E.g., 04/19/2021
E.g., 04/19/2021
International Program

International Program

Two men and a young woman standing next to the Guatemala-Mexico border
© UNHCR/Tito Herrera

The countries in the region that stretches from Panama to the U.S.-Mexico border face an important opportunity to strengthen cooperation on migration. This report examines key building blocks that can lay the foundation for regional cooperation. In addition to assessing institutional capacity, legal frameworks, and migration policies, it also identifies key areas for capacity-building efforts.

iStock father child airplane
iStock.com/2K Studio

The COVID-19 pandemic dramatically curtailed cross-border mobility in 2020, affecting travelers and migrants around the world. This report presents a first-of-its-kind analysis of the many thousands of travel restrictions and border closures imposed by governments to curb the spread of the virus. It examines how these policies evolved, varied across countries and regions, and what these trends may mean for the future of international movement.

UNHCR_Syrian_schoolgirls_Lebanon
UNHCR/Lynsey Addario

Ten years into Syria's conflict, Syrians remain the largest refugee population worldwide. As they face limited prospects for resettlement or safe return, how can host countries and donors promote resilience for refugees and host communities alike? This report offers examples of creative policy solutions in the areas of protection, social protection, education, livelihoods, and health care from displacement contexts in 16 countries.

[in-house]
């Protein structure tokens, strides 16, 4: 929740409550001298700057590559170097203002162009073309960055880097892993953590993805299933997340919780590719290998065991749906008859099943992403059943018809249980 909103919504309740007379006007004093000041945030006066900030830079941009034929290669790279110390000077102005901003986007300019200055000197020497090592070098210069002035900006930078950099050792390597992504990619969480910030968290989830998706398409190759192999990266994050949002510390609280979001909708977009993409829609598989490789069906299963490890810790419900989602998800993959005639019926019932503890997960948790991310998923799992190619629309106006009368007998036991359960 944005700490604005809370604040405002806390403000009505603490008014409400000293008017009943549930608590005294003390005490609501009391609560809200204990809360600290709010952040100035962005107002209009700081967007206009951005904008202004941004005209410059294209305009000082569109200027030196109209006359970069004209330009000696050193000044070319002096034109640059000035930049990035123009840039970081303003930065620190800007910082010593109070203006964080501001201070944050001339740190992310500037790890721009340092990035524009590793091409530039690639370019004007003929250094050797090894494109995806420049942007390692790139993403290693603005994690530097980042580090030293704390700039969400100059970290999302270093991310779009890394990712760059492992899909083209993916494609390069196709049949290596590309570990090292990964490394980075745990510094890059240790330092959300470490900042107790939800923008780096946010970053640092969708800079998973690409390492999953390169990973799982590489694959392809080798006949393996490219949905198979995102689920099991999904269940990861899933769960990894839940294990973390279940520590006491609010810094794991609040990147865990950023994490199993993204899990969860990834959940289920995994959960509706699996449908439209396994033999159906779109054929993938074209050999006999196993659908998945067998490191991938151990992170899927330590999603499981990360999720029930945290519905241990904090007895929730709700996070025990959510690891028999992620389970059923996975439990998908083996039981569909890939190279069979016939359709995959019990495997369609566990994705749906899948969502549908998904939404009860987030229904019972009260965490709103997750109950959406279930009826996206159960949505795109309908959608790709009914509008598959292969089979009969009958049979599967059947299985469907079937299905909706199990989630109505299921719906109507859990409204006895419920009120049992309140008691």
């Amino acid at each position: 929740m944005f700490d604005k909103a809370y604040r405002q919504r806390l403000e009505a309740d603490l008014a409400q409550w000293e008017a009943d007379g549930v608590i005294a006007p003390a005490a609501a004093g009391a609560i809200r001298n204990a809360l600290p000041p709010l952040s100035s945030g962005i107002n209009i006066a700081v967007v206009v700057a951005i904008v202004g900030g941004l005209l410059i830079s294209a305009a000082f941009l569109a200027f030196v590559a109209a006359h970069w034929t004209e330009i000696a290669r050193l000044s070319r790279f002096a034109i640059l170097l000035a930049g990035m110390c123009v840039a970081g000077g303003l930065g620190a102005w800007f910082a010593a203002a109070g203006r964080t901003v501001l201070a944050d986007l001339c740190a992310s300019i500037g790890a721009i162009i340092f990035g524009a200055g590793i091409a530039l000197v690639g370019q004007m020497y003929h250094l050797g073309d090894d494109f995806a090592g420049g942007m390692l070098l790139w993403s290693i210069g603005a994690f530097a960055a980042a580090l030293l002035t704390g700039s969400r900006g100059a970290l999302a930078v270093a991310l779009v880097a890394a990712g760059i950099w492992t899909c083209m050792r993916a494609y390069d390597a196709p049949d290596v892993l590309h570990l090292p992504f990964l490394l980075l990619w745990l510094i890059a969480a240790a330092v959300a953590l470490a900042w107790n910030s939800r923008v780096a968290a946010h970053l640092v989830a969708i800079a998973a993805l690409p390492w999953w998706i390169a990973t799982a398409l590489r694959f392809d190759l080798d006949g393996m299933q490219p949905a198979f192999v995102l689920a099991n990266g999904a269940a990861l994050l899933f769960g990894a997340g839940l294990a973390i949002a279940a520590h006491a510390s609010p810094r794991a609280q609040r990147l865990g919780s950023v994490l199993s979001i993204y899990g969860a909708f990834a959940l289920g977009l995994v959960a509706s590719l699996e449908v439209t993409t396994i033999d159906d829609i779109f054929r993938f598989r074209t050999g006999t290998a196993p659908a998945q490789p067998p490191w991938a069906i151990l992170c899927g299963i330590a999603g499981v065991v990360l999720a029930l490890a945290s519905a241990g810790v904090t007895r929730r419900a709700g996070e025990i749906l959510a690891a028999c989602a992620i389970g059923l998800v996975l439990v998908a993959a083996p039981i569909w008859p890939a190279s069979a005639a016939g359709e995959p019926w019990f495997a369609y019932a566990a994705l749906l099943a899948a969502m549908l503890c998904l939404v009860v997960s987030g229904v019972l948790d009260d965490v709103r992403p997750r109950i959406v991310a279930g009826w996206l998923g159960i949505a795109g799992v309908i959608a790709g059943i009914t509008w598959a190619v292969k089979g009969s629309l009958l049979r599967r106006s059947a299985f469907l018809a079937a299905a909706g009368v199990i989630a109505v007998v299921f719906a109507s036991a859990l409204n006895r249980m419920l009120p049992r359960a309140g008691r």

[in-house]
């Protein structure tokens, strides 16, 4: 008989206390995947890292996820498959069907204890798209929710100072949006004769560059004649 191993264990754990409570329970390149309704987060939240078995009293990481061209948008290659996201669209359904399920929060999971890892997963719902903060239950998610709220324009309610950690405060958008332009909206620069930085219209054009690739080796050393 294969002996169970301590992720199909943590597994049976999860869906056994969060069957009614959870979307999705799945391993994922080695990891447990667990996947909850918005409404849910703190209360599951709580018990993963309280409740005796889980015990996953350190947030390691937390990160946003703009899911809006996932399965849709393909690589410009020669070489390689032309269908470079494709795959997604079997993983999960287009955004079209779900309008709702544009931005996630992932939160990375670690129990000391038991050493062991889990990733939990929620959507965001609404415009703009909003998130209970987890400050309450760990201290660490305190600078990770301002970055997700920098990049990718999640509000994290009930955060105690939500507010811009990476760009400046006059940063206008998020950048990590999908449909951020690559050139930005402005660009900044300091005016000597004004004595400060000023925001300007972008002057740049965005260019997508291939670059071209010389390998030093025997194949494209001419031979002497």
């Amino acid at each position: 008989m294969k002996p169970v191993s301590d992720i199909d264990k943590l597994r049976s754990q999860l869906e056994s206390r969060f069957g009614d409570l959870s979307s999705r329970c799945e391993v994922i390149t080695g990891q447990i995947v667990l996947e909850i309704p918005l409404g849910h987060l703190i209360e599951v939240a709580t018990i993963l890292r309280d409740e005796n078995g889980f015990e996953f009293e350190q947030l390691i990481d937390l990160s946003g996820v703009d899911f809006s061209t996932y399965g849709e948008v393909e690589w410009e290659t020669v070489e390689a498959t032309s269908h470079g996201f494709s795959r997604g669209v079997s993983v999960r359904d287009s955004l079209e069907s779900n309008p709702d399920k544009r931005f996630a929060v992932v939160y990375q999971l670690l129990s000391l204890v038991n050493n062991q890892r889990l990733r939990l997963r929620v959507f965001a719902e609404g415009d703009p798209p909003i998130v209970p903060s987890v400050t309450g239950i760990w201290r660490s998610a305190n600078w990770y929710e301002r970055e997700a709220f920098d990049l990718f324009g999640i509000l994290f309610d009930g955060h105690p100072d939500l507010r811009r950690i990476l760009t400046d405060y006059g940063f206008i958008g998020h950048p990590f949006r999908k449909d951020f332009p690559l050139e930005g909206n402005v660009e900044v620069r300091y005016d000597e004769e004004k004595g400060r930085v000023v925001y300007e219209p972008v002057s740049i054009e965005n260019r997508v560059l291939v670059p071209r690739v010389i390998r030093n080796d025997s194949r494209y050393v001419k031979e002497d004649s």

IOm_Colombia_Passport_Woman_smaller
Muse Mohammed/IOM

Colombian President Iván Duque’s announcement that the estimated 1.7 million Venezuelans in Colombia will receive a ten-year protection status represents a bold, first-of-its-kind move in Latin America. However, translating this ambitious legalization into action will require both a massive logistical effort and long-term planning to assure social cohesion, as this commentary explores.

iom belarus stranded migrants
IOM Belarus

Migrant returns and reintegration have been the subject of intense international debate in recent years, and the COVID-19 pandemic has added an extra layer of complexity as millions of migrants have been expelled or returned voluntarily. This policy brief explores the effects of the pandemic on migrant returns, reception, and reintegration, and how countries of origin and destination can improve their policies and partnerships going forward, with a focus on sustainable reintegration.

iom bangladesh amandanero
Amanda Nero/IOM

Climate change is likely to increase the intensity of extreme-weather events already shaping human mobility and displacement. The nature, scale, and direction of future climate-related migration will depend on many factors. This report takes stock of the influence that different combinations of migration, development, and climate policies could have on migration in regions around the world for the 2020-2050 and 2050-2100 periods, using a first-of-its-kind systematic exercise.